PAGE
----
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Google I/O Conference Interrupted by Multiple Protests

Google has plenty of fans all over the world for all of the good the giant does. However, not everyone is on the same page when it comes to what the company does, and this was displayed over the course of the annual I/O conference Google had.

One group named “Occupy Google” was there to protest the company not showing interest in net neutrality. On their website, they say that

“Google, with its immense power, has a social responsibility to uphold the values of the Internet. We encourage Google to engage in a serious, honest dialogue on the issue of net neutrality and to stand with us in support of an Internet that is free from censorship, discrimination, and access fees.”

The group says they aren’t against Google, but rather that they essentially want to use the company’s power to give more freedom of speech on the Internet.

A few days ago, Occupy Google set up outside the company’s Mountain View building, also known as “Googleplex” in California to attempt to gain the company’s attention. Google said they were welcomed, but could get wet from the sprinklers. Nonetheless, police came, broke up the protest, and made ten arrests for trespassing.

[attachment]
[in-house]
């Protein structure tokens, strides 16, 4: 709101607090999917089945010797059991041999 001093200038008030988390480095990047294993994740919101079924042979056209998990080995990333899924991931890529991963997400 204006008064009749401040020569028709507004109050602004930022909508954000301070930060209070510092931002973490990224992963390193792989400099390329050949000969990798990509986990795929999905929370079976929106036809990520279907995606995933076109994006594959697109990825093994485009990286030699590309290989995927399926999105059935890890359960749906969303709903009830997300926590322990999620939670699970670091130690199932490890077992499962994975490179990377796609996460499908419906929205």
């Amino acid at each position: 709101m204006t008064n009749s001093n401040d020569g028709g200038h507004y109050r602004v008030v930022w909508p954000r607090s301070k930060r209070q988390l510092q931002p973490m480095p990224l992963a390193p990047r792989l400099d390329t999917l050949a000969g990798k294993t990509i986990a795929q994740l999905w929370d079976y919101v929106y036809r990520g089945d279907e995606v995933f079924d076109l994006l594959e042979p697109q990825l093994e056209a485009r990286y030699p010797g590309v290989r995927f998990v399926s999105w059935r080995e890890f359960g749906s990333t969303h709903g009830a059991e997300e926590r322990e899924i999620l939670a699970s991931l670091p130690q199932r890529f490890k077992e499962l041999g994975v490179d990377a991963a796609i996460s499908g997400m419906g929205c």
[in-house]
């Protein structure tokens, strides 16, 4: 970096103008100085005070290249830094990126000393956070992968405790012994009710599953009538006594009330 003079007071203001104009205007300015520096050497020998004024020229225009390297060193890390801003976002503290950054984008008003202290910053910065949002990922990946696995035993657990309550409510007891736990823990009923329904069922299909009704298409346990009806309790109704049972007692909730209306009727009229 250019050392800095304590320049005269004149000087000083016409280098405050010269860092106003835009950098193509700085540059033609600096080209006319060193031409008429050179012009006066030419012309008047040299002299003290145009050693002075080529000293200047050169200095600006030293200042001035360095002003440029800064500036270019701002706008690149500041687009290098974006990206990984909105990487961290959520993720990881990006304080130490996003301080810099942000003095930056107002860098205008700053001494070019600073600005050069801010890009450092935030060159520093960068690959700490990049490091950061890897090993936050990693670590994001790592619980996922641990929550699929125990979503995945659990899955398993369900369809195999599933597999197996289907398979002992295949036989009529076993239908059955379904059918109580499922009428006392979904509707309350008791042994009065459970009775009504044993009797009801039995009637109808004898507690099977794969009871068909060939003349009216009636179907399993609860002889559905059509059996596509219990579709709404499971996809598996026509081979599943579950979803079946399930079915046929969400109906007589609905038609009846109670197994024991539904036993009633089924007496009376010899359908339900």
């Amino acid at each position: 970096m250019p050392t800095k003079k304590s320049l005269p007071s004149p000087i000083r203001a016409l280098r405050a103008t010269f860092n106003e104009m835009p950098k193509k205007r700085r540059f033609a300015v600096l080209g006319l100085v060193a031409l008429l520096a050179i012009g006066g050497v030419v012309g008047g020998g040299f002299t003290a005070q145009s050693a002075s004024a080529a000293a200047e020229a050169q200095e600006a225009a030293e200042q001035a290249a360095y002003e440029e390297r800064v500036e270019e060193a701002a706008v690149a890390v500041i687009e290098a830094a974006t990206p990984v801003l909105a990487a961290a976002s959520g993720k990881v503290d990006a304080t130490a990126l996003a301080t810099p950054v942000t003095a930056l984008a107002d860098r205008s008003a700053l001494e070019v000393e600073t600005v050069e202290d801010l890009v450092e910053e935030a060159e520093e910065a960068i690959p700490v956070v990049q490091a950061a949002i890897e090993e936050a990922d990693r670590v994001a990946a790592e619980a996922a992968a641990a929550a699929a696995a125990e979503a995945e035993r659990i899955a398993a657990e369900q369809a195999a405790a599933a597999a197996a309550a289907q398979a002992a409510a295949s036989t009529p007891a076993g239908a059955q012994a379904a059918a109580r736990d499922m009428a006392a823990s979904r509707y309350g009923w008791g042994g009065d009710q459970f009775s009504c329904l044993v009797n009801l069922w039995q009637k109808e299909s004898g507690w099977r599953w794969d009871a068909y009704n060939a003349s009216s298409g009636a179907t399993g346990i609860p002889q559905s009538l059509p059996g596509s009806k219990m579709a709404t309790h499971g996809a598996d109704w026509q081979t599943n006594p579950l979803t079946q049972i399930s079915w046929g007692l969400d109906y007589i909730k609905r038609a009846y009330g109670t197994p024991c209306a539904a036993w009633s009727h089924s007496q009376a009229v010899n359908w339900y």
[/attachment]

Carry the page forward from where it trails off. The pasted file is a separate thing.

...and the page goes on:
While all of that was going on, protesters at Moscone Center, where some I/O conference speakers were, were protesting Google lawyer Jack Halprin’s so-called eviction of tenants in an apartment building he’d purchased in San Francisco. In fact, a woman claiming to be one of the evicted tenants found her way into the conference to hold up a sign in protest. She was eventually escorted out of the keynote.

Later that day, a man came in yelling that Google was building people-killing robots. This was likely due to the company’s recent purchase of Boston Dynamics. He, too, was escorted from the conference.

Google normally experiences a lot of fandom at these conferences, but it’s always going to be a source of controversy as it is such a large and powerful company. This isn’t really all that uncommon of a thing to happen at Google, but it’s still interesting to hear the comments from these protesters!

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